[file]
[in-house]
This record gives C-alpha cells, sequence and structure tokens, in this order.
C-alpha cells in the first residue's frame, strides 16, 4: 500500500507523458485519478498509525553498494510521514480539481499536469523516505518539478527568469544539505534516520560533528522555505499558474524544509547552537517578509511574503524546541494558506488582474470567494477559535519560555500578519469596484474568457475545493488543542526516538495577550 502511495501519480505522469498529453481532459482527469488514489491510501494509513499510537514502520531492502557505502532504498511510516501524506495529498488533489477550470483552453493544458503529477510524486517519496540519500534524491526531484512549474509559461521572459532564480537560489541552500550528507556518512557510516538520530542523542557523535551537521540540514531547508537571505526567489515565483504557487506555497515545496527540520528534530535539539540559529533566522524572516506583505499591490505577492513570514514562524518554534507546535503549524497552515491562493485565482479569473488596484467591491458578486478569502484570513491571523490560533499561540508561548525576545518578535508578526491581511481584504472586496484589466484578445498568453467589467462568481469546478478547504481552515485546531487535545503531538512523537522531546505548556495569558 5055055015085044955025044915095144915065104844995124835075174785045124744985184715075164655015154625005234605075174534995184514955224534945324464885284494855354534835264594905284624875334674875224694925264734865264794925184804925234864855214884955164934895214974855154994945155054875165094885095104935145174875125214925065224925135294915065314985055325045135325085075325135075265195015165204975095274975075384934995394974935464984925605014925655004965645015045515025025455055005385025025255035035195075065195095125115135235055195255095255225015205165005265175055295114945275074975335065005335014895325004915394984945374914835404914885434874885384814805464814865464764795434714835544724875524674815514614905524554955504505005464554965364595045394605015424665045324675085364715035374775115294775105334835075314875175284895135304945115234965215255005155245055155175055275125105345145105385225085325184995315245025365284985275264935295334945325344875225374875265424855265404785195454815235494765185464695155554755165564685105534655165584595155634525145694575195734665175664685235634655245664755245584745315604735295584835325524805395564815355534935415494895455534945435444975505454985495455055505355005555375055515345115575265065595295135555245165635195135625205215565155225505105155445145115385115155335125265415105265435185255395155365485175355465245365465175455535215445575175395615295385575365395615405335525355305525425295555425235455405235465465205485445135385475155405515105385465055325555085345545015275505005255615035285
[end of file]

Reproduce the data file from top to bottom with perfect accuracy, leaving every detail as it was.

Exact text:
[in-house]
This record gives C-alpha cells, sequence and structure tokens, in this order.
C-alpha cells in the first residue's frame, strides 16, 4: 500500500507523458485519478498509525553498494510521514480539481499536469523516505518539478527568469544539505534516520560533528522555505499558474524544509547552537517578509511574503524546541494558506488582474470567494477559535519560555500578519469596484474568457475545493488543542526516538495577550 502511495501519480505522469498529453481532459482527469488514489491510501494509513499510537514502520531492502557505502532504498511510516501524506495529498488533489477550470483552453493544458503529477510524486517519496540519500534524491526531484512549474509559461521572459532564480537560489541552500550528507556518512557510516538520530542523542557523535551537521540540514531547508537571505526567489515565483504557487506555497515545496527540520528534530535539539540559529533566522524572516506583505499591490505577492513570514514562524518554534507546535503549524497552515491562493485565482479569473488596484467591491458578486478569502484570513491571523490560533499561540508561548525576545518578535508578526491581511481584504472586496484589466484578445498568453467589467462568481469546478478547504481552515485546531487535545503531538512523537522531546505548556495569558 5055055015085044955025044915095144915065104844995124835075174785045124744985184715075164655015154625005234605075174534995184514955224534945324464885284494855354534835264594905284624875334674875224694925264734865264794925184804925234864855214884955164934895214974855154994945155054875165094885095104935145174875125214925065224925135294915065314985055325045135325085075325135075265195015165204975095274975075384934995394974935464984925605014925655004965645015045515025025455055005385025025255035035195075065195095125115135235055195255095255225015205165005265175055295114945275074975335065005335014895325004915394984945374914835404914885434874885384814805464814865464764795434714835544724875524674815514614905524554955504505005464554965364595045394605015424665045324675085364715035374775115294775105334835075314875175284895135304945115234965215255005155245055155175055275125105345145105385225085325184995315245025365284985275264935295334945325344875225374875265424855265404785195454815235494765185464695155554755165564685105534655165584595155634525145694575195734665175664685235634655245664755245584745315604735295584835325524805395564815355534935415494895455534945435444975505454985495455055505355005555375055515345115575265065595295135555245165635195135625205215565155225505105155445145115385115155335125265415105265435185255395155365485175355465245365465175455535215445575175395615295385575365395615405335525355305525425295555425235455405235465465205485445135385475155405515105385465055325555085345545015275505005255615035285